Indeed, Senate Democrats pre-emptively blasted the bill before Republicans had finished drafting it. Minutes after Scott, a black Republican senator, revealed the bill, Sen. Dick Durbin (D-Ill.) called it a “token” effort. House Speaker Nancy Pelosi (D-Calif.) went so far as accusing Republicans of “trying to get away with murder, the murder of George Floyd,” because the JUSTICE Act’s provisions against chokeholds did not go far enough, in her view.
Trump went on to repeat his rather grandiose claim, “I have done more for the African American community than any president. With the exception of Abraham Lincoln.”
Yet the president mentioned specific accomplishments. “Criminal justice reform, prison reform, historically Black colleges and universities — I got them funded. They were on a year-to-year basis. … I got them 10-year funding and financing, and more than they even asked for,” Trump explained.
The president also mentioned opportunity zones, his program to help black entrepreneurs. He claimed that President Barack Obama and then-Vice President Biden “never even tried” to do criminal justice reform. While Obama did suggest reform measures, he did not get them passed through Congress and signed into law, as Trump did.
— ForAmerica (@ForAmerica) October 16, 2020
Trump frequently engages in hyperbole, but he does have a powerful list of accomplishments when it comes to delivering for the black community. The president also released a $500 billion Platinum Plan for Black America, which the Trump administration crafted along with O’Shea Jackson, better known as Ice Cube.
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Georgia House Rep. Vernon Jones (D) praised the president, saying that “Trump did more for the black community in less than four years than Biden did in over four decades.”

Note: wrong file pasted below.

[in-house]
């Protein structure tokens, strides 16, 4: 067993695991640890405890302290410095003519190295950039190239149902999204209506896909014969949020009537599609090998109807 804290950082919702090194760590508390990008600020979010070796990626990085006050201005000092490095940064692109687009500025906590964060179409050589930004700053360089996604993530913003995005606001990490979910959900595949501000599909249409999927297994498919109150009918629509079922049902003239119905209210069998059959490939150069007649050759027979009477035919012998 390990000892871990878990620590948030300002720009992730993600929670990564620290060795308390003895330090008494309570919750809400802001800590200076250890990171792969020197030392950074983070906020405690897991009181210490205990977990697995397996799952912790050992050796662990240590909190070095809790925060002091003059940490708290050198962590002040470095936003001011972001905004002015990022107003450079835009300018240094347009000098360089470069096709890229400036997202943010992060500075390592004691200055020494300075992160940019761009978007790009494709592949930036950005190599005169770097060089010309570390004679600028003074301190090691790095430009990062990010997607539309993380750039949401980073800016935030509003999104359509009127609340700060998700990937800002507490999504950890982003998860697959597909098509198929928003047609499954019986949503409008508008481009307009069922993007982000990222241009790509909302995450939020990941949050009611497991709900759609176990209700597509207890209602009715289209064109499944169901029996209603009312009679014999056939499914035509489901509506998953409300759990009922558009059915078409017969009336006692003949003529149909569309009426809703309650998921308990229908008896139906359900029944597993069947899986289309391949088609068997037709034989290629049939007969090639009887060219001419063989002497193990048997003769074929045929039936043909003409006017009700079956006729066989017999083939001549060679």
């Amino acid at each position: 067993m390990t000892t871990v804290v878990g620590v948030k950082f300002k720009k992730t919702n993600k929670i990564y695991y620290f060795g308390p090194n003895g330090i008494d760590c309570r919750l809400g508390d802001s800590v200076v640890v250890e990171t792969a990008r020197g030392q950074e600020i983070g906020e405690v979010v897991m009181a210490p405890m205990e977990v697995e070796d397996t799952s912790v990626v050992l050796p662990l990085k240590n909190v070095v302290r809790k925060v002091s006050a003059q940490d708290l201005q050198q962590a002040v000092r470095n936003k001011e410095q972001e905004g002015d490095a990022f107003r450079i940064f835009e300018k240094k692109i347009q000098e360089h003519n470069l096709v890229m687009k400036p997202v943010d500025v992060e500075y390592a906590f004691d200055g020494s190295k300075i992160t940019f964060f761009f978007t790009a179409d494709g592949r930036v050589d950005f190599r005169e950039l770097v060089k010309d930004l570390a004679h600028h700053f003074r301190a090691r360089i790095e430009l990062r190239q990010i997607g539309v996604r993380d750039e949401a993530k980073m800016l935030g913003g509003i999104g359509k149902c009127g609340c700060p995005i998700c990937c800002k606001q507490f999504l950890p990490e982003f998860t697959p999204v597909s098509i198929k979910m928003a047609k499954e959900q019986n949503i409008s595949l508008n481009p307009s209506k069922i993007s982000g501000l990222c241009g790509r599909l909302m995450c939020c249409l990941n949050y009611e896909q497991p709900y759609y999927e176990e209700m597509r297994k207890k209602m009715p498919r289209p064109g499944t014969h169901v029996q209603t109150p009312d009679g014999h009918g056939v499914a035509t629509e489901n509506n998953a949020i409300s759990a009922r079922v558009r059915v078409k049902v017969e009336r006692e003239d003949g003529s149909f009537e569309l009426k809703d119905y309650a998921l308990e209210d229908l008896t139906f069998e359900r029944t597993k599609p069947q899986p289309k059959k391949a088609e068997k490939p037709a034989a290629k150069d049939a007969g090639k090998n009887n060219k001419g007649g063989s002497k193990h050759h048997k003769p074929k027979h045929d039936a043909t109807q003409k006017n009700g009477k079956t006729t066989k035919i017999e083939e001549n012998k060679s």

Along with the accomplishents Trump cited in his answer, Jones noted that “while Biden was turning a blind eye to the rioting, looting, and indiscriminate violence afflicting Democrat-run cities all over the country this summer, the President was demanding that Democrat governors and mayors allow their police forces to restore law and order, pointing out that destroying small businesses in majority-Black communities does nothing to advance the cause of racial justice but does negatively impact the people who live in those communities.”
Indeed, the destructive George Floyd riots have disproportionately damaged black communities in Kenosha, Wisc., Minneapolis, and Chicago. The riots destroyed black lives, black livelihoods, and black monuments. At least 26 Americans have died in the riots, most of them black. While Biden condemned the arson and looting early on and more recently, he remained silent for months. He singled out “right-wing militias” but never condemned antifa or Black Lives Matter agitators.
Jones said Biden is taking black voters for granted, while “President Trump is grateful for every Black vote he receives, rightly viewing that support as vindication of his successful efforts to empower and uplift Black Americans.”
Tyler O’Neil is the author of Making Hate Pay: The Corruption of the Southern Poverty Law Center. Follow him on Twitter at @Tyler2ONeil.